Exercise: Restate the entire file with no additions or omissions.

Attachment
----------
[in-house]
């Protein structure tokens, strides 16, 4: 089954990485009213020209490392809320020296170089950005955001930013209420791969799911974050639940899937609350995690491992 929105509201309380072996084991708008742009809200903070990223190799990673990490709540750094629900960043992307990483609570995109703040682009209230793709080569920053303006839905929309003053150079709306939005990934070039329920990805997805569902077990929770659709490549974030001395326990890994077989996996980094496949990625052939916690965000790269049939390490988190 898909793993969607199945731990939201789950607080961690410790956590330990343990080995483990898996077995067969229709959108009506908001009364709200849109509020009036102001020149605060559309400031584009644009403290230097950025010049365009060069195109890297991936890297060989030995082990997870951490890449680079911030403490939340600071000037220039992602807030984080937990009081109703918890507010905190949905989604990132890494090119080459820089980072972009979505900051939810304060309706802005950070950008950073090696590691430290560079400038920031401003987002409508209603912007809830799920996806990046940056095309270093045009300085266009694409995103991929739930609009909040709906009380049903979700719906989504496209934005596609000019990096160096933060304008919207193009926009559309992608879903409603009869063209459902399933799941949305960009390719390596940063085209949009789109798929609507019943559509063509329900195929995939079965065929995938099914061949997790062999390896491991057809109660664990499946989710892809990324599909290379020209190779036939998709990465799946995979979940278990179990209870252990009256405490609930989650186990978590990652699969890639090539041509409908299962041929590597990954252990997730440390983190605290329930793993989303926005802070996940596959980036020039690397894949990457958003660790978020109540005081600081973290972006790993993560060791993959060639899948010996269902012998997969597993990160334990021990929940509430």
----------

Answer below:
[in-house]
């Protein structure tokens, strides 16, 4: 089954990485009213020209490392809320020296170089950005955001930013209420791969799911974050639940899937609350995690491992 929105509201309380072996084991708008742009809200903070990223190799990673990490709540750094629900960043992307990483609570995109703040682009209230793709080569920053303006839905929309003053150079709306939005990934070039329920990805997805569902077990929770659709490549974030001395326990890994077989996996980094496949990625052939916690965000790269049939390490988190 898909793993969607199945731990939201789950607080961690410790956590330990343990080995483990898996077995067969229709959108009506908001009364709200849109509020009036102001020149605060559309400031584009644009403290230097950025010049365009060069195109890297991936890297060989030995082990997870951490890449680079911030403490939340600071000037220039992602807030984080937990009081109703918890507010905190949905989604990132890494090119080459820089980072972009979505900051939810304060309706802005950070950008950073090696590691430290560079400038920031401003987002409508209603912007809830799920996806990046940056095309270093045009300085266009694409995103991929739930609009909040709906009380049903979700719906989504496209934005596609000019990096160096933060304008919207193009926009559309992608879903409603009869063209459902399933799941949305960009390719390596940063085209949009789109798929609507019943559509063509329900195929995939079965065929995938099914061949997790062999390896491991057809109660664990499946989710892809990324599909290379020209190779036939998709990465799946995979979940278990179990209870252990009256405490609930989650186990978590990652699969890639090539041509409908299962041929590597990954252990997730440390983190605290329930793993989303926005802070996940596959980036020039690397894949990457958003660790978020109540005081600081973290972006790993993560060791993959060639899948010996269902012998997969597993990160334990021990929940509430």